People visit art galleries and museums for a number of reasons, to learn, to do some research, to pass the time, to look at something nice, to keep up with the current art scene, to use the toilets or all of the above. You don't necessarily need to have a encyclopaedic knowledge of art history or fine art in order to produce valid opinions about the stuff you see, which i keep having to remind myself. I don't need to be an acclaimed art expert to deserve to share my artistic opinion. It is also perfectly ok to not like something simply because, regardless of how groundbreaking or interesting the artwork is.
The whole beauty of the visitor experience is that you have absolutely no control over what that person is going to think or believe. You can't control if they think your work is well executed and critically engaging or if it is a pile of misinformed crap. Having put on my own exhibitions and having a purpose in mind for my work to have it be completely unwrapped by someone else is actually quite liberating and made me realise that whilst my own reasoning behind why i made that work is valid, it doesn't really matter that much to anyone else and i don't need to force my own opinions on someone for it to be successful. Any reaction is a positive one in my opinion. I've heard people say they like my work, they don't get it, its 'too fine art for me', and have had people literally just walk past it without so much as a second glance. I think any reaction, even no reaction is a response that is useful. It just validates the gallery visitor's experience as completely free and unabashed.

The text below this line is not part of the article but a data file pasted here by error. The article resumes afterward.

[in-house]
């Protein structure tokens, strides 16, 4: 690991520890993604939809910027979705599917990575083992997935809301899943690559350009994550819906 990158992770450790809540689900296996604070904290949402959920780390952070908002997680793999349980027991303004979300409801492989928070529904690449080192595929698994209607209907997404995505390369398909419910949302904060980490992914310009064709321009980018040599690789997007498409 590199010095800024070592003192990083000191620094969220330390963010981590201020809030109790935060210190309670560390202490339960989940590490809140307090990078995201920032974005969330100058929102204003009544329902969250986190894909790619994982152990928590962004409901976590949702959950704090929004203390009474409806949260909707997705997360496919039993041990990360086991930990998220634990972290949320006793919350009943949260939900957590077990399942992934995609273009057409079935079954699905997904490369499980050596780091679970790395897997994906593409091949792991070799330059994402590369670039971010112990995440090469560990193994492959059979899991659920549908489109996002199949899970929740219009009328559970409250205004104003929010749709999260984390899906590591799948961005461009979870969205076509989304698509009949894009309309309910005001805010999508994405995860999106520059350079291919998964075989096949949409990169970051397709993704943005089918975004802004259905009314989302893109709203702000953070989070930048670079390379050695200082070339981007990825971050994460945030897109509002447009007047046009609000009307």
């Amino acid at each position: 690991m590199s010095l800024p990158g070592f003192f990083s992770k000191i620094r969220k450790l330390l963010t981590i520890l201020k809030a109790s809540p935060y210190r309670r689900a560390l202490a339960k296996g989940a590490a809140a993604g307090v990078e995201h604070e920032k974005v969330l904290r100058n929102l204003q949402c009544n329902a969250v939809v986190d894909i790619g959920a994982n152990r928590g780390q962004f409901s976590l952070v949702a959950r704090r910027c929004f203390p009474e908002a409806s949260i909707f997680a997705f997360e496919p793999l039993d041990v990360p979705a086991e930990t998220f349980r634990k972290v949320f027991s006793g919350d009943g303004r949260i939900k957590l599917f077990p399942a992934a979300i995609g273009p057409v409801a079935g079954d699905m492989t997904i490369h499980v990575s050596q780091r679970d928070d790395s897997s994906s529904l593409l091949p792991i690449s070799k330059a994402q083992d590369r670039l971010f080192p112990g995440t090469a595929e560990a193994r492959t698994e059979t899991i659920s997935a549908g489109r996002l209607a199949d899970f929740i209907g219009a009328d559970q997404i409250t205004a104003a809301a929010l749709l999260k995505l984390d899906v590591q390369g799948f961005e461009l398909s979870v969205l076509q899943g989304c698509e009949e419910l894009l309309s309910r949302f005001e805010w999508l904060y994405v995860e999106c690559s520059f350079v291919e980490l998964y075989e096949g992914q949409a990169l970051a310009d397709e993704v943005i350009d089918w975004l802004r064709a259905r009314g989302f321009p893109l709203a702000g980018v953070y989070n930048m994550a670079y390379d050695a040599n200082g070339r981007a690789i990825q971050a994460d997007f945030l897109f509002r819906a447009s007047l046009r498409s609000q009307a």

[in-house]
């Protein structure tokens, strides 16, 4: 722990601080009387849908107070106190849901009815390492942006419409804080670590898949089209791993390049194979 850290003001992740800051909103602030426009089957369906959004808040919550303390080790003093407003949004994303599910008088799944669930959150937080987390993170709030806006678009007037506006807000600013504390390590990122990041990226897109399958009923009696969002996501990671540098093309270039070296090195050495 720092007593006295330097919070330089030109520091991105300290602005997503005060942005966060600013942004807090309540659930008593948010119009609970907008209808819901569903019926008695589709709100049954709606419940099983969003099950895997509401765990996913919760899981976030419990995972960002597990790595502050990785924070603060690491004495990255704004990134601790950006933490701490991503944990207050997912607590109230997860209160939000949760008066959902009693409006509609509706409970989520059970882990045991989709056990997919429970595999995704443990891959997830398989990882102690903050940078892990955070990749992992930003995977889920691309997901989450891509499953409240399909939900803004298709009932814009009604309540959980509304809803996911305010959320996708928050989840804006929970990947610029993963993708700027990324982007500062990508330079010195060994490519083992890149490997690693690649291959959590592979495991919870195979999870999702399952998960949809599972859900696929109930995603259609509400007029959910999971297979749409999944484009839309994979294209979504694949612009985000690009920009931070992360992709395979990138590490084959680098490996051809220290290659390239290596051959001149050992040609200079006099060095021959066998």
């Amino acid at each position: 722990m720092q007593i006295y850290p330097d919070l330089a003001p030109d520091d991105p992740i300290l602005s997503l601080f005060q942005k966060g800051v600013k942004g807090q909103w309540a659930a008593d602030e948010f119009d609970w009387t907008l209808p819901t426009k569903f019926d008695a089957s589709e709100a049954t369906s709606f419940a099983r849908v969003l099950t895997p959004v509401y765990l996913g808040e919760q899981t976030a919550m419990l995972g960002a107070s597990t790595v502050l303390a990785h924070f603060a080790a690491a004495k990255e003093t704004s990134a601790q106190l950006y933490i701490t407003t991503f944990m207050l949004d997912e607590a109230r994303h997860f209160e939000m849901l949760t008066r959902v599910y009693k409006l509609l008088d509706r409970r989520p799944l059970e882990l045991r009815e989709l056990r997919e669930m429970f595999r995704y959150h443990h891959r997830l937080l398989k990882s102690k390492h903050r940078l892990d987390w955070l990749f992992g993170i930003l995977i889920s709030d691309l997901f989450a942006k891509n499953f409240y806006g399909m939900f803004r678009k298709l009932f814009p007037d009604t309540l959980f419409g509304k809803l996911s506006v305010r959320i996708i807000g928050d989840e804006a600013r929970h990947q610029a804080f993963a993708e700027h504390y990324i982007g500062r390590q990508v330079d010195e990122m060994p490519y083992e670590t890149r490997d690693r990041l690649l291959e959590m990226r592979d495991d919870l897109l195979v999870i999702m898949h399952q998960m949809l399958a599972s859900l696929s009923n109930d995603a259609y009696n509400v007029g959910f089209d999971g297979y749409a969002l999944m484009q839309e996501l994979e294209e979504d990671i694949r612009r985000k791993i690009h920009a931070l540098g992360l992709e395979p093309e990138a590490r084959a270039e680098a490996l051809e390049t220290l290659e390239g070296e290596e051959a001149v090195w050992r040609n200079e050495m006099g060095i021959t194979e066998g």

Reading the comments and feedback board at the 2018 Turner Prize was an experience in itself perhaps moreso than the actual show. The show itself was very politically charged to reference it vaguely, and was pretty much all film (which i personally liked). The majority of the comments were highly critical; "too political", "where are the nice paintings" , "why is it all film", "i think all the positive comments are written by tate staff" were some of my favourites. I loved the physical effort these people went through to write their comments on a postcard and pin it to the notice board and display their opinions for others to read. I loved that people were able to express their views so openly also.
Takeaways: People visit galleries for different reasons, people want different things from art, their expectation is not your responsibility. And your intention is not their problem. Your opinion matters. Your opinion also doesn't matter. Just because its popular doesn't mean everyone will like it. No one knows absolutely everything about everything, even if they sound like they do.